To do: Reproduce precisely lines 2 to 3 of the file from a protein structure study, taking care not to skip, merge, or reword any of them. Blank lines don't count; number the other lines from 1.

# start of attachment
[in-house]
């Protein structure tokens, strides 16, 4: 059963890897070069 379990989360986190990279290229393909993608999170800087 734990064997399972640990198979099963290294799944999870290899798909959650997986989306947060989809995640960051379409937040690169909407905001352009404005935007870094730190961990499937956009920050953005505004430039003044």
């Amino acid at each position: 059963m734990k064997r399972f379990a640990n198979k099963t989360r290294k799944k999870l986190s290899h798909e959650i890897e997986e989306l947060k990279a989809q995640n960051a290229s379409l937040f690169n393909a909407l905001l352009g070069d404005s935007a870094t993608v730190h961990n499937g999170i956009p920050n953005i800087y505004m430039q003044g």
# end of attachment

């Protein structure tokens, strides 16, 4: 059963890897070069 379990989360986190990279290229393909993608999170800087 734990064997399972640990198979099963290294799944999870290899798909959650997986989306947060989809995640960051379409937040690169909407905001352009404005935007870094730190961990499937956009920050953005505004430039003044």
């Amino acid at each position: 059963m734990k064997r399972f379990a640990n198979k099963t989360r290294k799944k999870l986190s290899h798909e959650i890897e997986e989306l947060k990279a989809q995640n960051a290229s379409l937040f690169n393909a909407l905001l352009g070069d404005s935007a870094t993608v730190h961990n499937g999170i956009p920050n953005i800087y505004m430039q003044g």